Gallatin, 1871

Jan. 18, 2021

Gallatin / Albert Gallatin, 1871

The Gallatin was named for President Thomas Jefferson's Secretary of the Treasury, Albert Gallatin.  

Builder: David Bell, Buffalo, New York

Launched: 1871

Commissioned: 1874

Decommissioned: N/A

Disposition: Sank on 6 January 1892

Length: 137'

Draft: 9' 4"

Beam: 23' 6"

Displacement: 250 tons

Cost: $65,000

Rig: Topsail Schooner

Propulsion: Horizontal, direct-acting steam engine with a Fowler steering propeller (this was removed in 1874)

Maximum Speed: 

Complement: 40

Armament: One 6-pounder

Coast Guard history:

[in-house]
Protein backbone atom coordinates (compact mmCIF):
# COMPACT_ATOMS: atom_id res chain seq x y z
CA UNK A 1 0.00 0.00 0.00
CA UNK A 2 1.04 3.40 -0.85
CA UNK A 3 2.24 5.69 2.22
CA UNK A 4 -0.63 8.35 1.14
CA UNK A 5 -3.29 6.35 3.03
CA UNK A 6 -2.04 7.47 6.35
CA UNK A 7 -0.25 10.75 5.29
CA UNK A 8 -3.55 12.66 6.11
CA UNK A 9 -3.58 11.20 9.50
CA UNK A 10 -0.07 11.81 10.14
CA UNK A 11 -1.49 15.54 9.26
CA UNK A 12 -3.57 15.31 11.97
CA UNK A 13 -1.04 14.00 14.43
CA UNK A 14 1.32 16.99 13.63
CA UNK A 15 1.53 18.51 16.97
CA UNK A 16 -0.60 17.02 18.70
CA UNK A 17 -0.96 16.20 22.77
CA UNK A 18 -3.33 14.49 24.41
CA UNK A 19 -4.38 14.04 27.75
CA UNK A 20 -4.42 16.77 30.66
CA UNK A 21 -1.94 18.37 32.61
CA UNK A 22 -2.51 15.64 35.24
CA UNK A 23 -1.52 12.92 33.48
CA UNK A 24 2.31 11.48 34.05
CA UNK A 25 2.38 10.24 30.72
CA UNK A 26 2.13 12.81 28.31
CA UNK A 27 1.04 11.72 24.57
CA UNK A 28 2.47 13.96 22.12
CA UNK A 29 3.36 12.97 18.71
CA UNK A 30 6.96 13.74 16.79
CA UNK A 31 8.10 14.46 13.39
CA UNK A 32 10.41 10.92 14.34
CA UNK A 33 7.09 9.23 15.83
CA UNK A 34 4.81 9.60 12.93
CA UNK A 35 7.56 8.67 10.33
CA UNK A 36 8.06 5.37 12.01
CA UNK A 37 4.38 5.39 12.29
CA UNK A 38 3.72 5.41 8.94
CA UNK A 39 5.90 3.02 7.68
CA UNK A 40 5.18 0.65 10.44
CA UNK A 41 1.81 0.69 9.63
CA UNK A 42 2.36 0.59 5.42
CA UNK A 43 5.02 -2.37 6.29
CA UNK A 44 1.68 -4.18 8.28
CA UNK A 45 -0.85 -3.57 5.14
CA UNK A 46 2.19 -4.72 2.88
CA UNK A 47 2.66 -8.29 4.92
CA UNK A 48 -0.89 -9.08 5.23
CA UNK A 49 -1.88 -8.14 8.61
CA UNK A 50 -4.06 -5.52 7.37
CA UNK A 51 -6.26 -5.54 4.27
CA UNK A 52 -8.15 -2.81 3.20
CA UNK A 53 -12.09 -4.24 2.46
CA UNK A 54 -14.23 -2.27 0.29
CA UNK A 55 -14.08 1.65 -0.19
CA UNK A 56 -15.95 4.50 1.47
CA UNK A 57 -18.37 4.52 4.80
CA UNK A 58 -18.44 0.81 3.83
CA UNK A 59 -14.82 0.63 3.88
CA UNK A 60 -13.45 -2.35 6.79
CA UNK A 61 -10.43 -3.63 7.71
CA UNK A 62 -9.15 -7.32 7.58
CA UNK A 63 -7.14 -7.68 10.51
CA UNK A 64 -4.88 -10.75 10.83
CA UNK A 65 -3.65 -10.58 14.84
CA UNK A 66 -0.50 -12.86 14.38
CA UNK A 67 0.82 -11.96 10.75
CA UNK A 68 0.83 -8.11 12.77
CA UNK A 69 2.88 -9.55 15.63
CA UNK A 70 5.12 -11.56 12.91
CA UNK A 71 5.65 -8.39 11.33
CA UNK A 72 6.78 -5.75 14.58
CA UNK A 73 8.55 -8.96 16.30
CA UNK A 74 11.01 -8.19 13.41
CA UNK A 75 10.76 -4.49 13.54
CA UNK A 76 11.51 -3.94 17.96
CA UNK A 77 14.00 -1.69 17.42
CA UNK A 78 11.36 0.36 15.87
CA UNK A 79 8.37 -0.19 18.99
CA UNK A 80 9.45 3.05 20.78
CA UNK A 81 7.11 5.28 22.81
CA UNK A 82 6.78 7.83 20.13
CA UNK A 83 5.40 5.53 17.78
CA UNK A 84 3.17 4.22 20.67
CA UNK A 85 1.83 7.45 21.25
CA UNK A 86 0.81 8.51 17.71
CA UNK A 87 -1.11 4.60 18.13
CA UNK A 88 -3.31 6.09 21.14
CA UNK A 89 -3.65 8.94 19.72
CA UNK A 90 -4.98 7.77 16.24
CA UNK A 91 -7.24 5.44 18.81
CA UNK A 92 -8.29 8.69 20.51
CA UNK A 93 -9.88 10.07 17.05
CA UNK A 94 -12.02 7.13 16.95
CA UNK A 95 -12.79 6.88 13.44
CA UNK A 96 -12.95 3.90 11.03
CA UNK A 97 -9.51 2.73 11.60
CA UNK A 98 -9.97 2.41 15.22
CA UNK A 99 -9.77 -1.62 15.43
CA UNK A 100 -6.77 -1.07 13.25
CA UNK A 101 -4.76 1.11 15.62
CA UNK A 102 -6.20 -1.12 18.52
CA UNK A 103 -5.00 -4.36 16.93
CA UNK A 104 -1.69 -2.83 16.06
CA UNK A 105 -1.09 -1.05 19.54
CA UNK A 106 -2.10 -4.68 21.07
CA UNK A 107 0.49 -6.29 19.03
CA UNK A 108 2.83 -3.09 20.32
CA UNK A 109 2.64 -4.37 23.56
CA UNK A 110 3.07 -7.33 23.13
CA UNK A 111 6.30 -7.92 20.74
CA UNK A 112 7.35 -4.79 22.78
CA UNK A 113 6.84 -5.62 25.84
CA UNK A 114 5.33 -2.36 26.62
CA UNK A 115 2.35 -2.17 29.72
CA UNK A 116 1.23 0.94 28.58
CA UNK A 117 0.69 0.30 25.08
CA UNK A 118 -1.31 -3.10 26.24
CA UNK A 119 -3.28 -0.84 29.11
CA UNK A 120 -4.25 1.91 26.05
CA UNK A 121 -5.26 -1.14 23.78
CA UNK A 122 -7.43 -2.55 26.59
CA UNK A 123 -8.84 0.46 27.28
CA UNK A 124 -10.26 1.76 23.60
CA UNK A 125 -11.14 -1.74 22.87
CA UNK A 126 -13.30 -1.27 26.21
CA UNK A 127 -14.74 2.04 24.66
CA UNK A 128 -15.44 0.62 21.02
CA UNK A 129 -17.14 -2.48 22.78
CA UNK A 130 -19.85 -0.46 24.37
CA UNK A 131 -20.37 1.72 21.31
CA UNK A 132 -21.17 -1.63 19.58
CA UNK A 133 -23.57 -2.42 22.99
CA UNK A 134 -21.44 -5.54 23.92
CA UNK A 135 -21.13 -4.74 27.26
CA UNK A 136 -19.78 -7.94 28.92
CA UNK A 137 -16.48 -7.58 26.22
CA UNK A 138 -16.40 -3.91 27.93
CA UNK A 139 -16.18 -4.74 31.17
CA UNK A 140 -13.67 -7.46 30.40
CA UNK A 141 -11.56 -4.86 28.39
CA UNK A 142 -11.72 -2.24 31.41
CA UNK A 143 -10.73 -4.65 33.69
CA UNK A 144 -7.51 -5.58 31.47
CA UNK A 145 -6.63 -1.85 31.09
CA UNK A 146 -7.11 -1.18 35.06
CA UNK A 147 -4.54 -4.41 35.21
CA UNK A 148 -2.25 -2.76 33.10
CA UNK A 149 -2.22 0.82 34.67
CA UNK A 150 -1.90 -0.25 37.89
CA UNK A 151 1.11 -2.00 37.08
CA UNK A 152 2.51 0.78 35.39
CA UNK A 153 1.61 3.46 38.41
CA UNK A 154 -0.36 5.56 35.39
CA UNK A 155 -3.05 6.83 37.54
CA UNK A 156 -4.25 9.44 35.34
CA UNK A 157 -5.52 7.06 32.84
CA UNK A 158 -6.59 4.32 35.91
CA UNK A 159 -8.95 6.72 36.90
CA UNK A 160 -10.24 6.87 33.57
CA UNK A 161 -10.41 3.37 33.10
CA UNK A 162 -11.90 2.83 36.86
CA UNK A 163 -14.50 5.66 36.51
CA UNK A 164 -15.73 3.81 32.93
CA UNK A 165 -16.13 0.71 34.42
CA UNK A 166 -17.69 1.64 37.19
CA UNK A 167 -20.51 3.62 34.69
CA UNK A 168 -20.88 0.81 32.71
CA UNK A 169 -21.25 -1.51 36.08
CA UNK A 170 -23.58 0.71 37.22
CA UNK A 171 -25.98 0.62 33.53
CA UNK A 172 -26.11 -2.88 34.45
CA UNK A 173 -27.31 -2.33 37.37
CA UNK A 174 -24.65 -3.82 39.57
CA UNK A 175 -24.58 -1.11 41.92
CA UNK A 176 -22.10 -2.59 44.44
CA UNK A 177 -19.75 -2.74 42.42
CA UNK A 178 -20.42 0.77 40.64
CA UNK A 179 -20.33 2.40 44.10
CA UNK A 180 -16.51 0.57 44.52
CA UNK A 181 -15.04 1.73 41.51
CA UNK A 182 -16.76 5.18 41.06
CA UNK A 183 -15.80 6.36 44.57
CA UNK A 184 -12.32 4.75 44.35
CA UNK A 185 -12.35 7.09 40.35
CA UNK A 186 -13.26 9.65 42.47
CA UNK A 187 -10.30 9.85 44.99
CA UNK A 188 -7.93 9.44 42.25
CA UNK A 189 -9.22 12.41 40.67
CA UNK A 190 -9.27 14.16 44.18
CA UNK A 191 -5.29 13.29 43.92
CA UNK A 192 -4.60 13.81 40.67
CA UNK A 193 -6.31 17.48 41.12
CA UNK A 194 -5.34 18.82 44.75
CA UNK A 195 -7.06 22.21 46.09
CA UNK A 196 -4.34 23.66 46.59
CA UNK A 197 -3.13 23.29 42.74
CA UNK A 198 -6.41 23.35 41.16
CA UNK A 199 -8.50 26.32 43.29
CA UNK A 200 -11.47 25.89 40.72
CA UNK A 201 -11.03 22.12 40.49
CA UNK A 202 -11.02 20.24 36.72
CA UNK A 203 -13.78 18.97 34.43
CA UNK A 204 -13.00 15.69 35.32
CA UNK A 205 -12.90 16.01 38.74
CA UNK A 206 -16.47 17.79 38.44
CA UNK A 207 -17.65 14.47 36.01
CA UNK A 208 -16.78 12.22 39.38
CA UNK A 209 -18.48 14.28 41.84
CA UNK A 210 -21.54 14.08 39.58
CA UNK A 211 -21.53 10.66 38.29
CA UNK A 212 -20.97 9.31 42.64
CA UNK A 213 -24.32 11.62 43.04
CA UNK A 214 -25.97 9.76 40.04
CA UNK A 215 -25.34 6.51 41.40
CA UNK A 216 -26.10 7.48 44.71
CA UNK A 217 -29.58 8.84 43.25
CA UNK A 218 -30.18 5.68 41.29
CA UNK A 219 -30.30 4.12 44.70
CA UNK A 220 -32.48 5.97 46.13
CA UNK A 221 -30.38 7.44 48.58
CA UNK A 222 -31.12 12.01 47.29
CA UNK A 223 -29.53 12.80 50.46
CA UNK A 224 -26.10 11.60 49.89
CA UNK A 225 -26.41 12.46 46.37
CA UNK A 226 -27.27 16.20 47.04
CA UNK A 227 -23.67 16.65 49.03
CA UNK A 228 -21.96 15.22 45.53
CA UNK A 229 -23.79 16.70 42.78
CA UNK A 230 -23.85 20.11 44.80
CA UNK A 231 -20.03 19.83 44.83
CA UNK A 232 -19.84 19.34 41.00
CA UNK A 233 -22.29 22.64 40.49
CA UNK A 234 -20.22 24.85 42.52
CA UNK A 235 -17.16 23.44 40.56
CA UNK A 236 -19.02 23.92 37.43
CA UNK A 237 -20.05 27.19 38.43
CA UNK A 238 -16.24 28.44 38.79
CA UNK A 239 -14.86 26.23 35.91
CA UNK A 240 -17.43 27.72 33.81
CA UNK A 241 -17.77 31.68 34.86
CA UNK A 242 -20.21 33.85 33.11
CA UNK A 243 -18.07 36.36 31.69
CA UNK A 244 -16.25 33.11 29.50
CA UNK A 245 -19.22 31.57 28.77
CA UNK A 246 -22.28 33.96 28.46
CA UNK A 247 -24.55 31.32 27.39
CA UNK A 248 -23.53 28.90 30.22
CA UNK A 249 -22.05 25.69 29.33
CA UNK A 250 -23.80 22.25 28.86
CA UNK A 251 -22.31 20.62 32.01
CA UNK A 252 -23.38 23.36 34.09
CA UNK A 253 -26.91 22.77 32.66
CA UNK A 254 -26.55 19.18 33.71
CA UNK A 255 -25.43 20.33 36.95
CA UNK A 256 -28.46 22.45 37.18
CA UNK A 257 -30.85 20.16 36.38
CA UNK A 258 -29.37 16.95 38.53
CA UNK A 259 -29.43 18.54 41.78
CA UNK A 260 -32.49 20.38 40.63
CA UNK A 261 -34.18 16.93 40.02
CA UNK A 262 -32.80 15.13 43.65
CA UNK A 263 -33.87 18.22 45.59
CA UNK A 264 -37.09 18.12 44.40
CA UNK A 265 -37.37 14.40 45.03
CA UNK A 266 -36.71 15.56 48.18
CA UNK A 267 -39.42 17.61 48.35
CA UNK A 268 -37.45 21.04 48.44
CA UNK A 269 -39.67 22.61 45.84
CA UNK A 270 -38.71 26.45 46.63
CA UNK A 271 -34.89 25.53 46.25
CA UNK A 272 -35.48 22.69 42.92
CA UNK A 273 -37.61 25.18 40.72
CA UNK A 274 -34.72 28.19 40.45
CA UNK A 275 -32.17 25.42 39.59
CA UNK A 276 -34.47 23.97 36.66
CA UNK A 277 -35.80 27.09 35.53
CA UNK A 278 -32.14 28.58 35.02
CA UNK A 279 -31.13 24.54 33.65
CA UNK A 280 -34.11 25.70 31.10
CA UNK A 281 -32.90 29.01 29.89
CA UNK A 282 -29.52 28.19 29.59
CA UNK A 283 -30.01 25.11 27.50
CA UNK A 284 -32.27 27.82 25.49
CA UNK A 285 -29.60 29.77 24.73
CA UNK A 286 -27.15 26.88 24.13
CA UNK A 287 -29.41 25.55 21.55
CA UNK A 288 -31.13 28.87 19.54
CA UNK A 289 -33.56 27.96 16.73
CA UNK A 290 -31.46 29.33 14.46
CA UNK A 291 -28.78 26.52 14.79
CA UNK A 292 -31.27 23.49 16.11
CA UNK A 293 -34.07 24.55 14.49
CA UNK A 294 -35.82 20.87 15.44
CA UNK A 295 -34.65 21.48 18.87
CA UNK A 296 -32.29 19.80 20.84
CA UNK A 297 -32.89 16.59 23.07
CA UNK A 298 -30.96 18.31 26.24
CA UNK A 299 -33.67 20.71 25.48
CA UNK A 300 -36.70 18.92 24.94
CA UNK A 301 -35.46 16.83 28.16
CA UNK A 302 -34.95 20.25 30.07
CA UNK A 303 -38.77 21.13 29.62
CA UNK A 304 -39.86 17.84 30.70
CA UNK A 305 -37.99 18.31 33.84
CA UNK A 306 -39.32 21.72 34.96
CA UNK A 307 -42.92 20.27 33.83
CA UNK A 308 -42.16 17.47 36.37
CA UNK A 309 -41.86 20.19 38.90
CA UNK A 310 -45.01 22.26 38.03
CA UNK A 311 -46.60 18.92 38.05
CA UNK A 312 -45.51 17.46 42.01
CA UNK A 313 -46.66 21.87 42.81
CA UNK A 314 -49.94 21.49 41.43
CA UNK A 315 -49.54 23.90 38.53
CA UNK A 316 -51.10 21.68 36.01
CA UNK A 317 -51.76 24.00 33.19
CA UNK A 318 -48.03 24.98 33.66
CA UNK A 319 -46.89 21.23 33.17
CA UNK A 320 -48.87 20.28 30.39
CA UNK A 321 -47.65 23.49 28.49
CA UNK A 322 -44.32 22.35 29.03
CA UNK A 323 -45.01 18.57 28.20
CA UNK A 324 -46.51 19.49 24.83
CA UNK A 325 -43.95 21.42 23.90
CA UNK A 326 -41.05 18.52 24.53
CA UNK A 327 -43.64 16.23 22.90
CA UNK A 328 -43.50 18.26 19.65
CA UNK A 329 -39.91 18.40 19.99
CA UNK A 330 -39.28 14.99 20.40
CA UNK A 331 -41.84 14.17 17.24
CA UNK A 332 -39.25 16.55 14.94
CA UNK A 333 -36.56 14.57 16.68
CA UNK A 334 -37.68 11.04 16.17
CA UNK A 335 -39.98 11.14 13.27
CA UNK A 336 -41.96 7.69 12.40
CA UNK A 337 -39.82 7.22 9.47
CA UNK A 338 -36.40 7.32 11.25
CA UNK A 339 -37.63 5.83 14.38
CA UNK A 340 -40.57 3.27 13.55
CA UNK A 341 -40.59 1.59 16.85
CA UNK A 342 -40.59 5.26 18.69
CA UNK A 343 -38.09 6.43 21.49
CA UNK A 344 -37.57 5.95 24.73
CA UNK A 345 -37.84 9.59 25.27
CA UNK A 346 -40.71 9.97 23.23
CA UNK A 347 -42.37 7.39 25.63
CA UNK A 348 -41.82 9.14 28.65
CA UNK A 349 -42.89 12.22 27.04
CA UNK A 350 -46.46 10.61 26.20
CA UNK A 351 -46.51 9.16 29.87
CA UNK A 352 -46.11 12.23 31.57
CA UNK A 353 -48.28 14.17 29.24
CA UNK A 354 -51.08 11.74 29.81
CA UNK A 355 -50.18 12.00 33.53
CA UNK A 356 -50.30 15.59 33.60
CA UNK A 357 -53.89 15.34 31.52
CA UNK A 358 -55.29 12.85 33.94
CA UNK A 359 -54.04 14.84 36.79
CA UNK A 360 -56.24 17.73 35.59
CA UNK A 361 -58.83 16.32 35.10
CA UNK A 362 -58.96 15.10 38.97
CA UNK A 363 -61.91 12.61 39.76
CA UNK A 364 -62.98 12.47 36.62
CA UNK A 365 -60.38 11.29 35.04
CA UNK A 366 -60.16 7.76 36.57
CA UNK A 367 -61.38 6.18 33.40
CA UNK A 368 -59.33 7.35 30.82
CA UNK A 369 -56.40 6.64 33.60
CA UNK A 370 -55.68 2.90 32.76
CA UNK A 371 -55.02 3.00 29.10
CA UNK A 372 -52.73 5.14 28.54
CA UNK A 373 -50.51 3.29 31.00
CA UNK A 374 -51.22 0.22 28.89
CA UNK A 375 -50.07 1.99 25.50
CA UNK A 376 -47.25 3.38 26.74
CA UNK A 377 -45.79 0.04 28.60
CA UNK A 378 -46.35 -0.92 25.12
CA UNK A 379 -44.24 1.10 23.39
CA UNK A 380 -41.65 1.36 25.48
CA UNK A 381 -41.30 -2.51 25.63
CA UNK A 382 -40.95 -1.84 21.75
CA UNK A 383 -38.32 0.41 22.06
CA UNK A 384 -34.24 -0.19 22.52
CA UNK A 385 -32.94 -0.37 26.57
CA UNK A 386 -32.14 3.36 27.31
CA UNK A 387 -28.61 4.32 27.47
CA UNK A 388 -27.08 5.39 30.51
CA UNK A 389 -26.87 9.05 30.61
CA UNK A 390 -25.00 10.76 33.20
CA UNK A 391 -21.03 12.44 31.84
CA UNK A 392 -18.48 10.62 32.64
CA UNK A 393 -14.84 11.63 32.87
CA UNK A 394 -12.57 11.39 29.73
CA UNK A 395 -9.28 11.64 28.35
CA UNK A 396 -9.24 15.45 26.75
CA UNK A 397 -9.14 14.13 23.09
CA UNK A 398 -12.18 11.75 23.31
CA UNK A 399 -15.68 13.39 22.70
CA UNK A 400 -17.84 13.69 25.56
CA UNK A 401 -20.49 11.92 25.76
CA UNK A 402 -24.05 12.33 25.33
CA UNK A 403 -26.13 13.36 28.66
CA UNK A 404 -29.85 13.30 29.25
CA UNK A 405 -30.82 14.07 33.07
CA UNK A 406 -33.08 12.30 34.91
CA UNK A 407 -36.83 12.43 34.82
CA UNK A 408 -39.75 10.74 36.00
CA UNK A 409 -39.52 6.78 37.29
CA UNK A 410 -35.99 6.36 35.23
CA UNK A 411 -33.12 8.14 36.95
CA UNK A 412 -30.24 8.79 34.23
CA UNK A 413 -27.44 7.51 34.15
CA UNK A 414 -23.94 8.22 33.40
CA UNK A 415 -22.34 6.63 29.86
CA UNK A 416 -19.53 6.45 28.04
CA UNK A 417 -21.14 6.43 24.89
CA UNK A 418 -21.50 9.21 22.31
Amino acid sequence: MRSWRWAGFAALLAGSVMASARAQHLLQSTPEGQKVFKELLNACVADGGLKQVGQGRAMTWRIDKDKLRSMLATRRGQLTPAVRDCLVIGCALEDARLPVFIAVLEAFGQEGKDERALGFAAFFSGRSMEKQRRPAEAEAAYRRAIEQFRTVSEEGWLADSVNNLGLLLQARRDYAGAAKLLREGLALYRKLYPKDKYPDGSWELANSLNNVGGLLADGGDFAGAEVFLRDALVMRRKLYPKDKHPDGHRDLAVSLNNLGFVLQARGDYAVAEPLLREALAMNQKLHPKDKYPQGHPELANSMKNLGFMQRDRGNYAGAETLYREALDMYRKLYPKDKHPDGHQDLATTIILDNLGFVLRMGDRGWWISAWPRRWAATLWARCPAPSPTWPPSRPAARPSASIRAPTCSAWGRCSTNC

The Gallatin was equipped with a Fowler steering propeller, which was a six- bladed screw with a separate engine for steering and reversing.  This propeller proved to be uneconomical.  Both the machinery and propeller were replaced in 1874. The cutter was assigned to Boston, Massachusetts, cruising from Portsmouth, New Hampshire, to Holmes Hole, Massachusetts.

She sank off Cape Ann on January 6, 1892.


Donald Canney.  U.S. Coast Guard and Revenue Cutters, 1790-1935.  Annapolis, MD: Naval Institute Press, 1995.

Stephen H. Evans.  The United States Coast Guard, 1790-1915: A Definitive History (With a Postscript: 1915-1950).  Annapolis: The United States Naval Institute, 1949.

U.S. Coast Guard.  Record of Movements: Vessels of the United States Coast Guard: 1790 - December 31, 1933.  Washington, DC: U.S. Government Printing Office, 1934; 1989 (reprint).